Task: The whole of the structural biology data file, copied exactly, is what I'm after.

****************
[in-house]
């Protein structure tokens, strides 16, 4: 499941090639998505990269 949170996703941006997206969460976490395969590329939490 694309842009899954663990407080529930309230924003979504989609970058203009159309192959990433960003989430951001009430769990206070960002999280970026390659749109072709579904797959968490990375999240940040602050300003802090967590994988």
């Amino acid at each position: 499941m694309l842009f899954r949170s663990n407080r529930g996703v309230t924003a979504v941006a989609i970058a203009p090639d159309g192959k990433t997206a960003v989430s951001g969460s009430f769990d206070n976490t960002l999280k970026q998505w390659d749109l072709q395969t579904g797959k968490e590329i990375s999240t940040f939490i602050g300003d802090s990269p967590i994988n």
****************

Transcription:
[in-house]
């Protein structure tokens, strides 16, 4: 499941090639998505990269 949170996703941006997206969460976490395969590329939490 694309842009899954663990407080529930309230924003979504989609970058203009159309192959990433960003989430951001009430769990206070960002999280970026390659749109072709579904797959968490990375999240940040602050300003802090967590994988």
């Amino acid at each position: 499941m694309l842009f899954r949170s663990n407080r529930g996703v309230t924003a979504v941006a989609i970058a203009p090639d159309g192959k990433t997206a960003v989430s951001g969460s009430f769990d206070n976490t960002l999280k970026q998505w390659d749109l072709q395969t579904g797959k968490e590329i990375s999240t940040f939490i602050g300003d802090s990269p967590i994988n």